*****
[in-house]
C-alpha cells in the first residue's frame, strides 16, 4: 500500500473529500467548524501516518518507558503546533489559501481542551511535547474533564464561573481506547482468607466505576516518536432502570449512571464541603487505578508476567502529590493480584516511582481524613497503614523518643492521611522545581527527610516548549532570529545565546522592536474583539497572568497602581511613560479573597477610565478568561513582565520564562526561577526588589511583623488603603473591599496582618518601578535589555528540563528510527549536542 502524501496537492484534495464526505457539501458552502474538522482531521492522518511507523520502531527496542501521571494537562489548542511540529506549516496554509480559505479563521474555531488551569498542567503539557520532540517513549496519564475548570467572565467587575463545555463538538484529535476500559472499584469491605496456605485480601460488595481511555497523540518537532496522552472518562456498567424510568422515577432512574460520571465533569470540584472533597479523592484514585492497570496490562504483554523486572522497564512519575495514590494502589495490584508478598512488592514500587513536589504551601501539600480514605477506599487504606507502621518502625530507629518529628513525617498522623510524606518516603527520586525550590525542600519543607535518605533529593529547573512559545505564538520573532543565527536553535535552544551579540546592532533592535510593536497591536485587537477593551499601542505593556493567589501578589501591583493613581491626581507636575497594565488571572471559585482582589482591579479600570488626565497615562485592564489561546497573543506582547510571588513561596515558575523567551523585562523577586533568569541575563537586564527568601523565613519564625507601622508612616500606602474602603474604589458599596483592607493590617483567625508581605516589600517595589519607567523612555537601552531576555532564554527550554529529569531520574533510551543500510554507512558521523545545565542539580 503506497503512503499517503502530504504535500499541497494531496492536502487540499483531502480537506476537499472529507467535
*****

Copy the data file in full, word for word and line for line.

[in-house]
C-alpha cells in the first residue's frame, strides 16, 4: 500500500473529500467548524501516518518507558503546533489559501481542551511535547474533564464561573481506547482468607466505576516518536432502570449512571464541603487505578508476567502529590493480584516511582481524613497503614523518643492521611522545581527527610516548549532570529545565546522592536474583539497572568497602581511613560479573597477610565478568561513582565520564562526561577526588589511583623488603603473591599496582618518601578535589555528540563528510527549536542 502524501496537492484534495464526505457539501458552502474538522482531521492522518511507523520502531527496542501521571494537562489548542511540529506549516496554509480559505479563521474555531488551569498542567503539557520532540517513549496519564475548570467572565467587575463545555463538538484529535476500559472499584469491605496456605485480601460488595481511555497523540518537532496522552472518562456498567424510568422515577432512574460520571465533569470540584472533597479523592484514585492497570496490562504483554523486572522497564512519575495514590494502589495490584508478598512488592514500587513536589504551601501539600480514605477506599487504606507502621518502625530507629518529628513525617498522623510524606518516603527520586525550590525542600519543607535518605533529593529547573512559545505564538520573532543565527536553535535552544551579540546592532533592535510593536497591536485587537477593551499601542505593556493567589501578589501591583493613581491626581507636575497594565488571572471559585482582589482591579479600570488626565497615562485592564489561546497573543506582547510571588513561596515558575523567551523585562523577586533568569541575563537586564527568601523565613519564625507601622508612616500606602474602603474604589458599596483592607493590617483567625508581605516589600517595589519607567523612555537601552531576555532564554527550554529529569531520574533510551543500510554507512558521523545545565542539580 503506497503512503499517503502530504504535500499541497494531496492536502487540499483531502480537506476537499472529507467535